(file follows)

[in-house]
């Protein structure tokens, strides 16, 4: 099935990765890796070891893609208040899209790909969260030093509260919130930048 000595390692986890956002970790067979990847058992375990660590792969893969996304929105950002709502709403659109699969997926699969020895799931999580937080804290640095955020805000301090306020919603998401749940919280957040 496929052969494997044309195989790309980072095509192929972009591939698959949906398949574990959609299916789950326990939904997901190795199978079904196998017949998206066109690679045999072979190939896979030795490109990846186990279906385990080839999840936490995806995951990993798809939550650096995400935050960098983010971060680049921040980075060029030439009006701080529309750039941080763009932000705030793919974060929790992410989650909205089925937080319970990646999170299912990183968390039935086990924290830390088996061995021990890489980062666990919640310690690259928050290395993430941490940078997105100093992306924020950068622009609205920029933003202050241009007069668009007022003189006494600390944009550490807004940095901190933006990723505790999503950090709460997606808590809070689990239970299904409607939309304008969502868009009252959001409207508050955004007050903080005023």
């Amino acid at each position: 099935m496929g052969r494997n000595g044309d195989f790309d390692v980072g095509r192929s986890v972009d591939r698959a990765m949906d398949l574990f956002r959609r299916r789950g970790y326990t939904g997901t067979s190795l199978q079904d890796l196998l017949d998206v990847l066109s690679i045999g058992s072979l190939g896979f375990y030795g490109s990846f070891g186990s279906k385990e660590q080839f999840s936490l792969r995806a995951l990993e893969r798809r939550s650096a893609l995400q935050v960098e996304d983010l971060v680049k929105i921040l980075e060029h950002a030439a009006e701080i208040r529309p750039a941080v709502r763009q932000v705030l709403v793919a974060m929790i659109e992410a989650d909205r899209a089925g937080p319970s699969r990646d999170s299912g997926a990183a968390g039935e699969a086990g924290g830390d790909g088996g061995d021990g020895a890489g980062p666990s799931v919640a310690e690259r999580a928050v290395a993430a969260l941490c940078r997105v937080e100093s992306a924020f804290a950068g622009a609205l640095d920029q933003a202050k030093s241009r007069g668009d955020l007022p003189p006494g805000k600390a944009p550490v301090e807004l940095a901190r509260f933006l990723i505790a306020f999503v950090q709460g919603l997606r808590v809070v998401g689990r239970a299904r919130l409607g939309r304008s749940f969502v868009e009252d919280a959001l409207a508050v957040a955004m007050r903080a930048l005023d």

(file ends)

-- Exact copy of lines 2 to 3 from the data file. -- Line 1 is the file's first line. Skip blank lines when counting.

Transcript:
């Protein structure tokens, strides 16, 4: 099935990765890796070891893609208040899209790909969260030093509260919130930048 000595390692986890956002970790067979990847058992375990660590792969893969996304929105950002709502709403659109699969997926699969020895799931999580937080804290640095955020805000301090306020919603998401749940919280957040 496929052969494997044309195989790309980072095509192929972009591939698959949906398949574990959609299916789950326990939904997901190795199978079904196998017949998206066109690679045999072979190939896979030795490109990846186990279906385990080839999840936490995806995951990993798809939550650096995400935050960098983010971060680049921040980075060029030439009006701080529309750039941080763009932000705030793919974060929790992410989650909205089925937080319970990646999170299912990183968390039935086990924290830390088996061995021990890489980062666990919640310690690259928050290395993430941490940078997105100093992306924020950068622009609205920029933003202050241009007069668009007022003189006494600390944009550490807004940095901190933006990723505790999503950090709460997606808590809070689990239970299904409607939309304008969502868009009252959001409207508050955004007050903080005023």
């Amino acid at each position: 099935m496929g052969r494997n000595g044309d195989f790309d390692v980072g095509r192929s986890v972009d591939r698959a990765m949906d398949l574990f956002r959609r299916r789950g970790y326990t939904g997901t067979s190795l199978q079904d890796l196998l017949d998206v990847l066109s690679i045999g058992s072979l190939g896979f375990y030795g490109s990846f070891g186990s279906k385990e660590q080839f999840s936490l792969r995806a995951l990993e893969r798809r939550s650096a893609l995400q935050v960098e996304d983010l971060v680049k929105i921040l980075e060029h950002a030439a009006e701080i208040r529309p750039a941080v709502r763009q932000v705030l709403v793919a974060m929790i659109e992410a989650d909205r899209a089925g937080p319970s699969r990646d999170s299912g997926a990183a968390g039935e699969a086990g924290g830390d790909g088996g061995d021990g020895a890489g980062p666990s799931v919640a310690e690259r999580a928050v290395a993430a969260l941490c940078r997105v937080e100093s992306a924020f804290a950068g622009a609205l640095d920029q933003a202050k030093s241009r007069g668009d955020l007022p003189p006494g805000k600390a944009p550490v301090e807004l940095a901190r509260f933006l990723i505790a306020f999503v950090q709460g919603l997606r808590v809070v998401g689990r239970a299904r919130l409607g939309r304008s749940f969502v868009e009252d919280a959001l409207a508050v957040a955004m007050r903080a930048l005023d």